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BY JOHN M. DUNCAN,
Pastor of the Presbyterian Church, Tammany.street, Baltimore.

Yet the children of thy people say, The way of the Lord is not equal:
but as for them their way is not equal.--EZĘK. xxxiii. 17.

Baltimore:
PUBLISHED BY CUSHING & JEWETT.

1826.

JOHN D. TOY, PRINTER, Corner of St. Paul & Market sts.

1

Tappone Party torta 6-14-45

REPLY, &c.

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“A gentleman of Baltimore," whose name does not appear, feeling, no doubt, a very deep interest, in their general subjects, has supposed himself war. ranted to solicit from Dr. Miller's pen, some notice of my “Remarks on the Rise, Use, and Unlawfulness of Creeds and Confessions of Faith in the church of God.The "uncommonly clear and powerful review,” which "the venerable editor of the Christian Advocate” had furnished, it was understood, had not been generally read by those, who felt some regard, both for the parties concerned, and the subject under discussion. There seemed, therefore, to be a necessity that Dr. M. should again appear as the defendant of the creed-cause. His correspondent had suggested the alternative of addressing him privately, or answering his communication through the medium of the press: and Dr. M. preferring the latter course, has issued a long letter, ostensibly designed to elucidate my ecclesiastical circumstances, and to counteract the effects of my heretical aberrations. This correspondence has devolved upon me the unwelcome task of preparing the following sheets for the press.

I am disearded, however, by the letter-writer, as 66a controvertist by no means to his taste.And had he consulted his own inclinations, or addressed his correspondent privately, instead of canvassing my writings with so much freedom, and criticising them with so much tartness, I might have been spared the troublesome, and almost unnecessary, work which he has now obtruded upon my feelings and my leisure. Dr. M. could not have supposed, that my cause had been so entirely crushed, and the citadel of refuge for a vanquished foe had been so nearly demolished, that nothing more was wanted save the finishing stroke of desolation from his generous hand. I conclude then, that in rejecting the respondent as a champion not at all worthy of his superior tactics, he has fancied the public mind to be his antagonist: and, as I do by no means covet the high honour he refuses, I augur that there is some hope that the present controversy will soon be stripped of all offensive personalities. -So be it. But the letter before me must be taken as it is; and the worthy professor may, in any future publication, discuss the subject in the form which he may consider best suited to general edification.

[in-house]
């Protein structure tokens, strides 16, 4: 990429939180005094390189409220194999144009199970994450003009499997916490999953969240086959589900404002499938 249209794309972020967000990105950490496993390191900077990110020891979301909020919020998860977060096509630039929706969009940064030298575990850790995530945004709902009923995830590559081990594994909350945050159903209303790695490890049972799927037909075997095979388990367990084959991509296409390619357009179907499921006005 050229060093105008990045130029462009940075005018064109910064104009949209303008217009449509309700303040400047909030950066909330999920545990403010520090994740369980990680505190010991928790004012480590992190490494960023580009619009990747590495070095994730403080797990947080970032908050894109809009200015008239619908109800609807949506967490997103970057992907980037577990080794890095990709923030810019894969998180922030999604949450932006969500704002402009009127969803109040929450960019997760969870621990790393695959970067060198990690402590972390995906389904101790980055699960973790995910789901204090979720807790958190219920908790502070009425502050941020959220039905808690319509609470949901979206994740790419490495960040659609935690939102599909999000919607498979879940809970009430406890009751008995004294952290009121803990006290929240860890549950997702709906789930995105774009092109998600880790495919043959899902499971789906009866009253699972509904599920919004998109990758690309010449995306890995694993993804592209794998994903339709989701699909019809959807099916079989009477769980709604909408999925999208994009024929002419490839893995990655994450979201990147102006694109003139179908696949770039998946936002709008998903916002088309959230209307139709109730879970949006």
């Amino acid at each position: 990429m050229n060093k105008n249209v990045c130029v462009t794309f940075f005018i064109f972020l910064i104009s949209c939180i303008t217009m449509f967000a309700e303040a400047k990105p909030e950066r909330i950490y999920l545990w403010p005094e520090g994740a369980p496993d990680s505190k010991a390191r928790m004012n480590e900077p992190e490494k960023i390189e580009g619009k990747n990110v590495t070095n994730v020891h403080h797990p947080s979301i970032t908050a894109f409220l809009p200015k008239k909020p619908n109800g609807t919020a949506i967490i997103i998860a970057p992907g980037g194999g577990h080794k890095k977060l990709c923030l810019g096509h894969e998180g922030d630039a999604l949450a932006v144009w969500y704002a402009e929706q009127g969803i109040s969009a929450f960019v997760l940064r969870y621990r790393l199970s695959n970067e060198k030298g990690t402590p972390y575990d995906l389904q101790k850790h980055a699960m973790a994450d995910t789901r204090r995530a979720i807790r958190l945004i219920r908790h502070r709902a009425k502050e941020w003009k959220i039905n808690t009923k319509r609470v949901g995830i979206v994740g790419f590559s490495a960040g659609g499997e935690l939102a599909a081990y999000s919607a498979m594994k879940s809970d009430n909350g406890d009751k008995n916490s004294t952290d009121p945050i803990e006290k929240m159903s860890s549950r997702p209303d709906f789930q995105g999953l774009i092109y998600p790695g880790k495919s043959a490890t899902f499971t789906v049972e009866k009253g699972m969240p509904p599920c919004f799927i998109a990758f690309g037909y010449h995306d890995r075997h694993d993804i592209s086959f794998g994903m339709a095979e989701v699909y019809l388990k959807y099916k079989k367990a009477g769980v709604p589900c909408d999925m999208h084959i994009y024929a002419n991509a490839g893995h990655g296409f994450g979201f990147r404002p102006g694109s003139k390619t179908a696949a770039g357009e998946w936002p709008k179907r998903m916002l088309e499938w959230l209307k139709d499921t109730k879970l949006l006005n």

In arranging the present remarks, they shall be thrown into sections, according as the nature of the subjects may admit, or as their importance may require. My intention is to take up the most important particulars which the letter has suggested, and on which its author reposes with most confidence and complacency. Some observations, however, on

the character of the "Remarks," with which the Doctor has prefaced his more serious discussions, must first be noticed: and to these I shall devote the first division of my reply.

SECTION I.

Dr. M. has been pleased to say, that the conclusive reason," why he has “forborne to make any answer” to my book,"is that it really requires no answer.”_"He, (Mr. D.) is so far from having invalidated, or even weakened, any of the arguments in favour of creeds, urged in my Introductory Leeture, that he has hardly so much as touched them. I have conversed repeatedly with some of the most acute and enlightened men in our country, and solicited their candid judgment as to the real force of Mr. D's book. And they have ALL, with a single exception, united strongly in the opinion, that he has written nothing which impairs, in the least degree, the strength of my reasoning; nothing which possesses such a degree, even of plausibility, as to demand a reply. Why then should I write again, when all my original positions remain, not only unshaken, but really unassailed.” These are good, round, assertions: almost enough to make any man lay down his pen in despair. But then there is one "most acute and enlightened” man, who does not think so meanly of the “Remarks:" and a suspicion darts across my brain, that the remainder might have been the advocates of the creed-system. I

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